Antihero is a strategy title with a board game like feel that challenges players to compete within different Thieves Guilds during the Victorian era for control of a murky city. It’s an incredibly unique concept, but one that makes for a thoroughly entertaining tactical gaming experience; it’d be easy to dismiss it as an over-complicated title that’ll take you ages to get to grips with at first glance, but it’s actually pretty accessible and will hook you in from the get go.

Everything in Antihero boils down to small objectives that you have to complete, with each objective awarding you with a victory point. Attain three victory points and success is yours, cementing your place as one of the top dogs of the Thieves Guilds. Actually earning these victory points requires a fair amount of well-orchestrated thievery though, but thankfully the game is full of incredibly useful units that’ll help you achieve your goals. Your main unit is the Master Thief – essentially the brains behind each operation. Everything you do in the game is based around the scouting that your Master Thief performs, with everything dictated upon the areas and buildings that they’ve explored. Of course, your Master Thief doesn’t get their hands dirty, but that’s where the Urchins, Gangs, Thugs, and Assassins come into play. Need a target taken out? Call on an Assassin. Need to burgle a building? Get your Urchins onto it. Want to protect a valuable asset? Get your tough Thugs in to fight off your foes.


These units won’t work for free though, so you’ll have to ensure you’re rich in two of the games valuable commodities: gold and, oddly, lanterns. This means you’ve got to achieve a nice balance in the game of completing objectives as well as ensuring your supplies are kept topped up to keep your team happy. You won’t be able to stake your claim on the city with an unhappy guild, and the only way to keep your anarchic band of helpers satisfied is with valuables.

It’s a fairly unique concept, but one that made for a lot of fun. Typically, thievery in gaming is more action-orientated and sees you getting hands-on with each job, but the strategic approach offered by Antihero is very addictive. It’s also got the satisfaction that comes with playing a board game too, in turn offering something for those that aren’t typically gamers to get into as well.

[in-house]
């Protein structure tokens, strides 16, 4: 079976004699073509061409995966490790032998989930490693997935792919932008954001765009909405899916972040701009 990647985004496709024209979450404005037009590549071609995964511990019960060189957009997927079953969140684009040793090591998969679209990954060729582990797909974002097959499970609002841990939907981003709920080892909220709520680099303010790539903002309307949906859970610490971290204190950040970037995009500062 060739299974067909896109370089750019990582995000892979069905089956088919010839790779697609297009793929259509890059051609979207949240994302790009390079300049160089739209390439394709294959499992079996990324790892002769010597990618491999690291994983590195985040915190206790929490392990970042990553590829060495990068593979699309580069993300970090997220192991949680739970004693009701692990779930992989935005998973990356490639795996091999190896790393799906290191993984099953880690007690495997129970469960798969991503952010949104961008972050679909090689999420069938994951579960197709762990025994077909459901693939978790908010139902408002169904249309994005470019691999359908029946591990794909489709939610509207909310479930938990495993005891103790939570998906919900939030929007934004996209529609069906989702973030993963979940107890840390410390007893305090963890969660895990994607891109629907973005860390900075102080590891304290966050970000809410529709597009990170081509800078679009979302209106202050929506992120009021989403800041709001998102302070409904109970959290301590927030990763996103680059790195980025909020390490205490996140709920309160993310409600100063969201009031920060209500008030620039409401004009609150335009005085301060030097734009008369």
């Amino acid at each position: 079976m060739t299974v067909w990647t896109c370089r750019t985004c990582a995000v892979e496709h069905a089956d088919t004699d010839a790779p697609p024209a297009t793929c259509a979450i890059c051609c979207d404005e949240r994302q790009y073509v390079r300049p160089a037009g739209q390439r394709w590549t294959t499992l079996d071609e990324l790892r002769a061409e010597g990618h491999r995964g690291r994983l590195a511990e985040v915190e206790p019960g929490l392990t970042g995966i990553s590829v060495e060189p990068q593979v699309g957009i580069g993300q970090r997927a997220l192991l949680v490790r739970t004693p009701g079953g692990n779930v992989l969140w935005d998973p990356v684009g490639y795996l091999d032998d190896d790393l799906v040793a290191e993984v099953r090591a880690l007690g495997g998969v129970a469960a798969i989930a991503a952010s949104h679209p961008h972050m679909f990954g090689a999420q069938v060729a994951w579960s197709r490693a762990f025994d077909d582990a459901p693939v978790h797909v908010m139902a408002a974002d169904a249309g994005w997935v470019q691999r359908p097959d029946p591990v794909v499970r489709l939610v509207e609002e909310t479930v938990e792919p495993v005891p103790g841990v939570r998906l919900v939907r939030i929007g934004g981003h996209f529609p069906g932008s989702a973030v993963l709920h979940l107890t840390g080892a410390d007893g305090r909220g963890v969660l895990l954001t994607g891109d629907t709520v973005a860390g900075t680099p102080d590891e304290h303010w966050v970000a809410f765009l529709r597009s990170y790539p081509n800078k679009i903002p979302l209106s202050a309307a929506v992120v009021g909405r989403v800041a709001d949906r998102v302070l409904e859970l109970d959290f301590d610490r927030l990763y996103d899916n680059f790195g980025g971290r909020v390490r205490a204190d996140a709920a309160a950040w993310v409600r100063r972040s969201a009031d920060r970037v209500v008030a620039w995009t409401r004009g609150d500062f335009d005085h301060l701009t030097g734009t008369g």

Whilst the whole concept of Antihero might seem a little complicated with its strategy approach, it’s actually incredibly accessible and easy enough to get into almost immediately. Don’t get me wrong, I wouldn’t recommend jumping into a game without going through the tutorial-like campaign first, but it’s won’t be long before you’re well versed with the intricacies of Antihero’s gameplay. Even I, someone who easily falls at the first hurdle of trying to get into a strategy game, got into it with ease, so anyone with half a brain will have no fuss getting into it.

Despite it being a thoroughly enjoyable game in single player, Antihero is at its very best when played in multiplayer. There are both local and online multiplayer modes on offer, though I found online a mixed bag; when playing an organised game with a friend it was a lot of fun, but I actually struggled to get into many active games during its early launch period. However, there is an online option where you play with others over a prolonged time. You receive a notification every time a player takes their turn, giving you a multiplayer game that can last days, weeks, or even months. When you do get into a normal multiplayer match though its tense, strategic, and a heck of a lot of fun. The conniving aspects of the game work well in the multiplayer playing field – it’s just so satisfying to know you’re pulling off all your dirty tricks on other real-life players.


Whilst the core of Antihero’s enjoyability is found within its gameplay, it’s also a very pretty game to look at. Don’t get me wrong, it doesn’t feature a state of the art stunning aesthetic, but its simplistic yet charming art style perfectly reflects a Victorian city full of crookery.  It’s got a very Dickensian feel to it, giving gamers a locale to play across that isn’t too familiar in the gaming landscape.


It’s difficult to fully put into words what exactly Antihero offers; it’s one of those titles that really needs to be played in order to appreciate the intricacies of its gameplay. However, it’s easy to say just how accessible, charming, and fun the game is – it offers something that’ll appeal to both strategy veterans and those who’ve never dipped into the genre.

Developer: Tim Conkling
Publisher: Versus Evil
Release Date: 10/07/2017
Format(s): PC, Mac